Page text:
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Each time we test a leaf blower or garden vac we collect 3kg of damp leaves and scatter them over a 40m2 patch of lawn. We then time how long it takes to blow the leaves into a pile. Along the way we look at how easy the device is to handle, what its blowing power is and how loud it is.
For blowing power we stand at a fixed point and simply use the blower to create an arc in the patch of fallen leaves. We then measure the distance cleared by the blower. We use damp leaves on a lawn as this is where a blower really shows its mettle. For clearing dry leaves and other detritus off hard surfaces, even weak blowers provide ample range.
As for loudness, we hold a decibel meter at head height while operating the device at its usual position to the side of the body.
For vacs we then suck up the whole pile and assess how well the vac coped, checking for blockages, whether it can take in the whole pile and how easy it is to empty. We also assess how easy it is to switch from blowing to vacuuming modes – some multi-tube combi blowers can be quite a hassle to switch over.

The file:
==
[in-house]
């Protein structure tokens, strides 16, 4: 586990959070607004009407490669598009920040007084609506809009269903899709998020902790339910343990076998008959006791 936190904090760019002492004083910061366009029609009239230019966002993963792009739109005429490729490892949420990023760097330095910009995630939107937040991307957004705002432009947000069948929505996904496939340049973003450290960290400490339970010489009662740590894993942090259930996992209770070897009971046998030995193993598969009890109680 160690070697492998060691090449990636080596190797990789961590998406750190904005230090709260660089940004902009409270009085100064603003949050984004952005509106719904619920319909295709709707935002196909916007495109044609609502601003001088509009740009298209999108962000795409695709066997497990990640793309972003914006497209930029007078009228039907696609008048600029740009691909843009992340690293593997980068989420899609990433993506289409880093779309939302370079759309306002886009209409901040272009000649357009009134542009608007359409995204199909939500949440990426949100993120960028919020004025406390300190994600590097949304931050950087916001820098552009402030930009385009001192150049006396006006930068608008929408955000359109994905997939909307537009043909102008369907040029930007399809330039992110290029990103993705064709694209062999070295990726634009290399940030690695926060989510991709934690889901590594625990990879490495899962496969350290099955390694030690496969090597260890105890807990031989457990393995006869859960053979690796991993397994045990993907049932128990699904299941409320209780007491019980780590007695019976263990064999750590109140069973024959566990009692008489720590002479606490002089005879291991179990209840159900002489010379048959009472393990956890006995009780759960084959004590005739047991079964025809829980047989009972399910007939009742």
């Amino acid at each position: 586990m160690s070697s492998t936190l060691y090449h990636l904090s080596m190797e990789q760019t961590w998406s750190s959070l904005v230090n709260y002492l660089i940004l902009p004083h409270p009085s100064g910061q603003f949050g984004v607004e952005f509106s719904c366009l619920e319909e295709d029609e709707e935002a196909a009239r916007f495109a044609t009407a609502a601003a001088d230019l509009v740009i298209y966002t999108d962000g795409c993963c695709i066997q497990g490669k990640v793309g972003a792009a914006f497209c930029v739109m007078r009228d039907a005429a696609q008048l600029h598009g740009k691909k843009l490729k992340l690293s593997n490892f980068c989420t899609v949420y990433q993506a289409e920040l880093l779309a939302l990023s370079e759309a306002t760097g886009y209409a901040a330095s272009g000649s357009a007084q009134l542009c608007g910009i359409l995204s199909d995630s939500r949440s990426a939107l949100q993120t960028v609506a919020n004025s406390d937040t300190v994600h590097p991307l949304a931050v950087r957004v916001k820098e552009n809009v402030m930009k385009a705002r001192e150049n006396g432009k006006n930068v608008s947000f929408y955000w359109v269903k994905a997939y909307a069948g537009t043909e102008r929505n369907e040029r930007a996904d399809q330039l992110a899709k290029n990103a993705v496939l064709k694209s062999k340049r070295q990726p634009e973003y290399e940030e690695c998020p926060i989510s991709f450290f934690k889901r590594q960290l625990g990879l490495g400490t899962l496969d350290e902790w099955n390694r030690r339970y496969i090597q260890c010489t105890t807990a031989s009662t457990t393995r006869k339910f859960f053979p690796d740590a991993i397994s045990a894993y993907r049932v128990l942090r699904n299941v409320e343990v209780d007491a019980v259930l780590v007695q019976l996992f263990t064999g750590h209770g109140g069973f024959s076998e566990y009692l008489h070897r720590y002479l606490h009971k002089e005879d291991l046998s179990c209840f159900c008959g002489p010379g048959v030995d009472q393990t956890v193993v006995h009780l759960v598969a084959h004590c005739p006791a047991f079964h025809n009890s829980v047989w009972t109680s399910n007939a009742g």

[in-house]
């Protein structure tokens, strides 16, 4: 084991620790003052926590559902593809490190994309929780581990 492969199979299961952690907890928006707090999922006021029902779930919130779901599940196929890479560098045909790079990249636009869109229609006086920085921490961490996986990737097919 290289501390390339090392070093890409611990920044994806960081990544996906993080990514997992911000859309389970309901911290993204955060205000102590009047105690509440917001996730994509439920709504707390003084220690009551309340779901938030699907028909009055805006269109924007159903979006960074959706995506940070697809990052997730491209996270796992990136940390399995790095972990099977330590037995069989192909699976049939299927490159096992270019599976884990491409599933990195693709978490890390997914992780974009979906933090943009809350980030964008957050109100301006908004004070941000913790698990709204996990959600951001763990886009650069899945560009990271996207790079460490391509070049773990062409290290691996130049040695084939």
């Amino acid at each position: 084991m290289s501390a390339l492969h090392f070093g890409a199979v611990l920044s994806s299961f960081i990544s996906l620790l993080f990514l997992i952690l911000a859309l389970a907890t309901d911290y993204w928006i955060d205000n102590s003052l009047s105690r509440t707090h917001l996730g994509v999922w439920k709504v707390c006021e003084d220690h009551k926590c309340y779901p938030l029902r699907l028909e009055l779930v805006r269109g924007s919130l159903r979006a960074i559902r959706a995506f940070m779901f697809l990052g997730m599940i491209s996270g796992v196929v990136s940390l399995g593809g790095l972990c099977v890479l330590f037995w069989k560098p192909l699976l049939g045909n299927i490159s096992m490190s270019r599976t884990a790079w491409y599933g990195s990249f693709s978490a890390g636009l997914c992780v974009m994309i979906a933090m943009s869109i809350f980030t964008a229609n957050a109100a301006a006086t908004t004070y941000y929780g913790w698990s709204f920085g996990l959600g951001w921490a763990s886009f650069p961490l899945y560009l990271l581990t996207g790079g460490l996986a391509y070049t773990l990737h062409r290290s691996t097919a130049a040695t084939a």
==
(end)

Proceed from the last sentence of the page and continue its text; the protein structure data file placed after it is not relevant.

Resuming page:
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- Leaf Blower, Garden Vac and Leaf Shredder
- 3000W mains-powered motor
- Simple push-button changeover system
The Ryobi RBV3000CESV is a verstile, powerful and easy to use combi vac/blower/shredder. Its appeal lies in several areas.
For a start, it offers a slightly easier changeover system than most thanks to a switch altering the flow of air through the blower. You still end up having to swap some components around but it’s altogether a slicker affair than most and means you don’t have to hold the thing in a differnet orientation for suck and blow modes, in turn ensuring the controls remain within easy reach.
This is also a very powerful machine with a wet-leaf-on-grass blowing range of 2.5-3m. It also offers a two speeds, with the lower speed still providing a 2.2m blowing range. It is a loud machine, though, ranging from 85-97dB depending on its speed.
As for vacuuming and shredding, its powerful motor and extra metal shredding blades powers through even large quantities of leaves with ease. It also shreds them to a nice fine texture that’s ideal for leaf mould/composting and easy to bag up.
With its ample 10m power cable and affordable sub-£80 price, this is a great mid-range combi option.
At the time of review the Ryobi RBV3000CESV was available for £75
Black & Decker GW3050
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- Leaf Blower, Garden Vac and Leaf Shredder
- 3000W variable speed, mains-powered motor
- Backpack vac collection bag
The Black & Decker GW3050 is the company’s mid-range option, offering a step up in build quality and functionality from the cheaper GW2200. This means more power and greater ease of use.